The University of Exeter’s new MA in magic and the occult reflects growing interest in all things magical and mystical. Kate Orson, who was involved in the new age for more than 20 years, explains why she is concerned, and how Christians can respond


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Last week, the University of Exeter announced a new masters degree, created in response to the “recent surge in interest in magic”.

While Harry Potter fans were getting excited imagining a real life Hogwarts, the MA in magic and occult science is not actually designed to teach practical magic skills, but to study “the history and impact of witchcraft and magic around the world on society and science.”

Areas of influence

I do think it is important to understand the influence that occult thinkers have had on society, and learning about it can help us make sense of how the enemy operates. Shortly after becoming a believer, I began to research writers, philosophers and musicians, and was astonished to find that a huge number of them throughout history were practising occultists, or those who dabbled or had an interest in the area.

Students of magic may experiment with the occult - if they aren’t already doing so

For example, the poet William Blake had an interest in alchemy, magic and mysticism. He criticised organised religion in his poem The Garden of Love, in which he writes about how the “Priests in black gowns / were walking their rounds / And binding with briars / my joys and desires”. Blake had a very unconventional attitude towards sex.

Looking at how many influential figures in the arts practised occultism has got me speculating about the way Satan, the god of this world, may have used people who are open to the spiritual realms to impart certain ideas. Ideas that shift society away from Christianity, by criticising religion and painting the temptations of sin in a positive light.

But is this course the right place for learning about magic and the occult? I do not think so. In fact, I think it could be positively dangerous.

An age of the occult

The 2022 UK census found an increase in the number of people identifying as pagan or wiccan. The “surge in interest” is not just about reading fictional stories about wizards or textbooks about the history of magic. The interest comes from the very real practice of occult arts.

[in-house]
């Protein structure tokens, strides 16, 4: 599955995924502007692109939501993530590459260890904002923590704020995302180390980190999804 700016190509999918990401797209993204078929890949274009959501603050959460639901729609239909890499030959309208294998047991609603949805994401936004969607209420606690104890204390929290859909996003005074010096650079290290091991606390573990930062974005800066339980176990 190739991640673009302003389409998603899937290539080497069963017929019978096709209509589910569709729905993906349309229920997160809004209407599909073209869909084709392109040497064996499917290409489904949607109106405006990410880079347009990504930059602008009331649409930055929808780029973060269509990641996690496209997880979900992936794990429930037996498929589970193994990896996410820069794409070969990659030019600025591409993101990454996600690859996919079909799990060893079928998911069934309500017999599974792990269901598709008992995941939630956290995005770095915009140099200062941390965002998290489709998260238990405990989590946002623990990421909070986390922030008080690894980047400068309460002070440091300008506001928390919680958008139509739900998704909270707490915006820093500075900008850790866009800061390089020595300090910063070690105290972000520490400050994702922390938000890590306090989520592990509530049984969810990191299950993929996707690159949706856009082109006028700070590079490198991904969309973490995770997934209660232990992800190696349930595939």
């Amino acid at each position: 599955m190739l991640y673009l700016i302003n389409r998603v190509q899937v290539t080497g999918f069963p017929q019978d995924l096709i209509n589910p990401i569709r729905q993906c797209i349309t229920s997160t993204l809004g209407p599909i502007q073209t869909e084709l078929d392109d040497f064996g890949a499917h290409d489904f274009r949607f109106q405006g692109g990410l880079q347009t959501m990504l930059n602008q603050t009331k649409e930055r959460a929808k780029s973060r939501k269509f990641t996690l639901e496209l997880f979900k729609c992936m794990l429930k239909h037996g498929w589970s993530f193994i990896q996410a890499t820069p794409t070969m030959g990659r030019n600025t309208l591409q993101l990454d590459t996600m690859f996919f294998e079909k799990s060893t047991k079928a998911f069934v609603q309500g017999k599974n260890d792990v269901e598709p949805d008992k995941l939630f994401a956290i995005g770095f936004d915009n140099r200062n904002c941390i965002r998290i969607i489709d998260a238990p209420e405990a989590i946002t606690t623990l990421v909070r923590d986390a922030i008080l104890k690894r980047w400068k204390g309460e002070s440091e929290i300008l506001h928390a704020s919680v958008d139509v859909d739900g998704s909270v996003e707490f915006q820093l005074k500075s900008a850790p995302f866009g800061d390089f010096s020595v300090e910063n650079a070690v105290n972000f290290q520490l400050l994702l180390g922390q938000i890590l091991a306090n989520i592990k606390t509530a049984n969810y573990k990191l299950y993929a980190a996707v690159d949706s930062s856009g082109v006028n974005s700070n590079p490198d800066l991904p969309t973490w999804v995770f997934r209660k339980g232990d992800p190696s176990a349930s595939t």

Among those who wouldn’t call themselves pagan or wiccan, there are many who dabble in magical practises. From manifestation to vision boards and consulting mediums, (once taboo in a Western culture influenced by Christianity) these practises are now going mainstream.

An article on the new degree in The Guardian begins by saying: ‘’If you’ve been getting into crystals, manifesting your dream board or exploring feminist readings of witchcraft, you can now take your hobby to the next level.’’ It is indicative of a shift: The Guardian, previously very cynical of all things spiritual, is acknowledging that many of its readers may use crystals.

Shining the light

Learning about witchcraft in a secular environment, I fear, will only alienate people further from Christianity. How will this course approach the Christian issue as it teaches that (so-called) ‘Christians’ were responsible for the witch hunts, or the colonialism that forcibly stopped witchcraft and occult practises? I contacted the University of Exeter and course leader Emily Selove to ask, but didn’t receive a response.

The 2022 UK census found an increase in the number of pagans and wiccans

Jesus taught that we are like sheep liable to go astray, and when we flock together with others in society, we are liable to be influenced by them. When witchcraft enthusiasts come together, I can imagine that there will be much discussion. And, while there may be people whose interest is entirely theoretical, I suspect that many might know that magic is very real.

Just as students moving away from university for the first time might experiment with drugs, alcohol and casual sex, I can imagine students of magic may end up experimenting with the occult - if they aren’t already doing so.

One of the things I found from spending two decades involved in new age is that it leaves us anchorless. We are often searching, exploring and moving from one spiritual practise to the next. It’s spiritual tourism as we search to fill the God-shaped hole inside of ourselves that can never be filled until we find Jesus.

While the normalisation of witchcraft is alarming, we can use it as an opportunity to open up conversations. We can share the testimonies of ex-witches (there are many on YouTube) who realised that there is no such thing as white magic and who had devastating spiritual attacks due to the practises they followed. We can correct misunderstandings about the ‘patriarchal’ Christian God.

God uses everything for good, and I pray that as more people get involved in witchcraft, many will, like me, come to see its destructive influence in their lives. As Christians, we can be there shining our light, to help guide people out of the darkness.